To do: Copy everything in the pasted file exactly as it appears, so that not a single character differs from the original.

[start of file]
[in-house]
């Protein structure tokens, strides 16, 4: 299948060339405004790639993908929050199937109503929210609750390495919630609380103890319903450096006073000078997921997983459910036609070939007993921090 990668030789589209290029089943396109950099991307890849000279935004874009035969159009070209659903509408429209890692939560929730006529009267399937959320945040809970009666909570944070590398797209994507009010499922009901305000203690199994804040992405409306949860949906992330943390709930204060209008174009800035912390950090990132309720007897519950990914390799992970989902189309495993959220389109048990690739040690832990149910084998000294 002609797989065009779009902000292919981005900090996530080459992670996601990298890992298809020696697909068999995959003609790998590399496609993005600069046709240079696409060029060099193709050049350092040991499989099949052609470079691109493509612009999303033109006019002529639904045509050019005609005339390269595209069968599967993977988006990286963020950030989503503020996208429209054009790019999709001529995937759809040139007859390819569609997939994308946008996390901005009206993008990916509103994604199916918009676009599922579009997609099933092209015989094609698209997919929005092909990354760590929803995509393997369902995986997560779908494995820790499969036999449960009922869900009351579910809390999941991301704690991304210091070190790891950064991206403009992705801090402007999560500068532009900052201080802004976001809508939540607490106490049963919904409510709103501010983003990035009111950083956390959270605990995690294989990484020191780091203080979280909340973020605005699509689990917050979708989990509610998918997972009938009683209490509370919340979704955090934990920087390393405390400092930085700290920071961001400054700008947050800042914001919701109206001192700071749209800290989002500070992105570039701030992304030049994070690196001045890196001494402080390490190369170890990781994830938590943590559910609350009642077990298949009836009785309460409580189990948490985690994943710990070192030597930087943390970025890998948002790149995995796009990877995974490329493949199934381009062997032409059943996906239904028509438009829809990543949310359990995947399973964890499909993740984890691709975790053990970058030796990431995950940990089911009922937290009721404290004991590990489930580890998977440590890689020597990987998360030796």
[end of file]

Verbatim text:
[in-house]
């Protein structure tokens, strides 16, 4: 299948060339405004790639993908929050199937109503929210609750390495919630609380103890319903450096006073000078997921997983459910036609070939007993921090 990668030789589209290029089943396109950099991307890849000279935004874009035969159009070209659903509408429209890692939560929730006529009267399937959320945040809970009666909570944070590398797209994507009010499922009901305000203690199994804040992405409306949860949906992330943390709930204060209008174009800035912390950090990132309720007897519950990914390799992970989902189309495993959220389109048990690739040690832990149910084998000294 002609797989065009779009902000292919981005900090996530080459992670996601990298890992298809020696697909068999995959003609790998590399496609993005600069046709240079696409060029060099193709050049350092040991499989099949052609470079691109493509612009999303033109006019002529639904045509050019005609005339390269595209069968599967993977988006990286963020950030989503503020996208429209054009790019999709001529995937759809040139007859390819569609997939994308946008996390901005009206993008990916509103994604199916918009676009599922579009997609099933092209015989094609698209997919929005092909990354760590929803995509393997369902995986997560779908494995820790499969036999449960009922869900009351579910809390999941991301704690991304210091070190790891950064991206403009992705801090402007999560500068532009900052201080802004976001809508939540607490106490049963919904409510709103501010983003990035009111950083956390959270605990995690294989990484020191780091203080979280909340973020605005699509689990917050979708989990509610998918997972009938009683209490509370919340979704955090934990920087390393405390400092930085700290920071961001400054700008947050800042914001919701109206001192700071749209800290989002500070992105570039701030992304030049994070690196001045890196001494402080390490190369170890990781994830938590943590559910609350009642077990298949009836009785309460409580189990948490985690994943710990070192030597930087943390970025890998948002790149995995796009990877995974490329493949199934381009062997032409059943996906239904028509438009829809990543949310359990995947399973964890499909993740984890691709975790053990970058030796990431995950940990089911009922937290009721404290004991590990489930580890998977440590890689020597990987998360030796």